How to Identify Weight Loss Myths
Weight loss myths are created to justify bogus weight loss programs. Lose twenty pounds in a week! Get the body of your dreams before the beach season! Be the envy of all your friends! And just to show you that they’re serious, the information is presented by a human Barbie or Ken doll. It’s gotta work, right
Popular weight loss programs come and go quicker than the turning of seasons, but people are still pulled in by weight loss myths like moths to a flame. Despite what the best-selling books and peppy infomercials will tell you, the sad truth is that in almost every case these fad programs eventually result in additional weight gained. It’s inevitable because these programs are unsustainable long-term.
When your body rebounds from one of these starvation or manufactured food type weight loss programs you gain more weight than you started with. This is called the “rebound effect” of yo-yo dieting and the people who design these bogus programs count on it. They also count on the fact that you won’t blame them for the failure; you will blame yourself for not “sticking with the program.” The truth is that it’s not your fault, you never had a chance to succeed and trust me they know it.
There are just too many weight loss myths and bad weight loss programs to list. So, I have listed the most common types by category. If a weight loss program falls into one of these categories don’t go for it!
Promise of rapid weight loss
This is one of the most believed weight loss myths. It would be great if you could safely lose twenty pounds in a week, but that just isn’t realistic. Safe, effective and healthy weight loss is at the rate of 1 – 3 pounds each week (the one exception is the 1st couple of weeks where you can make more drastic initial weight losses of 4 – 8 pounds a week) Anything faster than this is extremely unhealthy, it will cause your metabolism to slow and your body to lose muscle mass. Both of these conditions makes it easier for you to regain weight after you return to your normal eating pattern.
Does it ask that you purchase special products?
The idea that we can’t maintain a healthy weight by eating normal foods is a common weight loss myth. There are no chemically enhanced food items or gimmicks needed for weight loss; nature has provided everything we need. Any program that expects you to give up healthy and nutritious whole foods in exchange for highly processed ‘diet’ products are simply playing on this weight loss myth. These programs are not healthy and will not work long-term.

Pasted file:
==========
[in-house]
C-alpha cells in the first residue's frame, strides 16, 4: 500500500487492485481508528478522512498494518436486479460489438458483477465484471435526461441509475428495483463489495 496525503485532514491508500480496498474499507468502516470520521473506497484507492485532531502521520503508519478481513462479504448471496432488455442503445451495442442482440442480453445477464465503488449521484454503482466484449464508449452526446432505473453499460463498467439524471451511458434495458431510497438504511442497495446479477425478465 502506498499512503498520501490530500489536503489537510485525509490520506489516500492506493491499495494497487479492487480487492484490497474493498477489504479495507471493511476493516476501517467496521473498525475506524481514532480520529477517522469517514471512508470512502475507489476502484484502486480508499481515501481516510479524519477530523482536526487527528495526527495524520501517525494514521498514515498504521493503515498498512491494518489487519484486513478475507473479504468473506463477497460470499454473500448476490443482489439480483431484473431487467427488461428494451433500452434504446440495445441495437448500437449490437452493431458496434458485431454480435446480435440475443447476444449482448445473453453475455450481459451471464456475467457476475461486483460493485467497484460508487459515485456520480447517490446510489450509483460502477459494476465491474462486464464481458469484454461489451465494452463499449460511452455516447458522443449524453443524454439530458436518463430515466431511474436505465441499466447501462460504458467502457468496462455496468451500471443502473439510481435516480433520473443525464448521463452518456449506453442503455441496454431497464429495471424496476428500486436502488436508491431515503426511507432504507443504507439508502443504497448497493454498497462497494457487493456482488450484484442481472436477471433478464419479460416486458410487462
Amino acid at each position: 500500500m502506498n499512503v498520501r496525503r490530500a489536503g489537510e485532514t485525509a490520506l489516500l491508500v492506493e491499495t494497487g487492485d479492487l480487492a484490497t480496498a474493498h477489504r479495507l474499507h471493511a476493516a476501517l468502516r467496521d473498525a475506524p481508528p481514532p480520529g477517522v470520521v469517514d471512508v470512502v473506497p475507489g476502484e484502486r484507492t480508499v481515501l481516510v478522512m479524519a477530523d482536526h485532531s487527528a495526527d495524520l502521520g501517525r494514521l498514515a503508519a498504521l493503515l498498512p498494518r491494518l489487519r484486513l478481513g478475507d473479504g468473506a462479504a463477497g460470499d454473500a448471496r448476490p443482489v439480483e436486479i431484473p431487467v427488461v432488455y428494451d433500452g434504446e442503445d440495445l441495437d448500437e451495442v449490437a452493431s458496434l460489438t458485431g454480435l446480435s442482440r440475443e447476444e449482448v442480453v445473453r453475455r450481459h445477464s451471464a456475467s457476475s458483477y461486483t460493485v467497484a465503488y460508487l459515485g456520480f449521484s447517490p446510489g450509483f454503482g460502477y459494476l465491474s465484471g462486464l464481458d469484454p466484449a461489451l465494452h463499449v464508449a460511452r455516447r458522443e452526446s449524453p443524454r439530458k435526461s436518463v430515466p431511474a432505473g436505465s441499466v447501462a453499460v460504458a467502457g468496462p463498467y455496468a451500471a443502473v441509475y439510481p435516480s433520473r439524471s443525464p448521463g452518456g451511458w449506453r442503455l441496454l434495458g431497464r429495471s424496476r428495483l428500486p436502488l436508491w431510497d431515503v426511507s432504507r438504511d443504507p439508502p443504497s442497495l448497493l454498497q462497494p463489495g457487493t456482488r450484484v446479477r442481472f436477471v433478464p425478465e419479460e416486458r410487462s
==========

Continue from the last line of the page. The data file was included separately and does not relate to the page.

Does it eliminate certain foods or whole food groups?
Programs that say certain basic food groups like carbohydrates are bad for you are based on weight loss myths. It will set you up for failure and possibly even risk your health. Your body requires a proper amount and mix of carbohydrates, proteins and fats to be healthy and strong. Eliminating important food groups causes you to lose out on nutrients that you need and can be dangerous to your health. You may lose some weight initially, but at what cost?
Does it include a strict plan to follow?
Another one of the common weight loss myths is that you must follow a strict restrictive diet to lose weight. Come on, we are humans, not robots. Who can really stick with a drastic diet schedule? If a program cannot be customized to fit your personal likes and dislikes as well as your schedule then you won’t stick with it.
Weight loss myths are perpetuated by the billion dollar weight loss industry to get you to buy their programs. These programs are all designed to produce short term success, sometimes even drastic early weight loss, and then fail in the long term. They fail because all weight loss programs based on weight loss myths are unsustainable. They count on your failure and self blame for the failure to set you up for their next “miracle” weight loss program.
Don’t keep falling for the weight loss myths pushed by these companies. If you are tired of the lies and deception and don’t know where to get real information on weight loss go to the Lose Weight Help Site.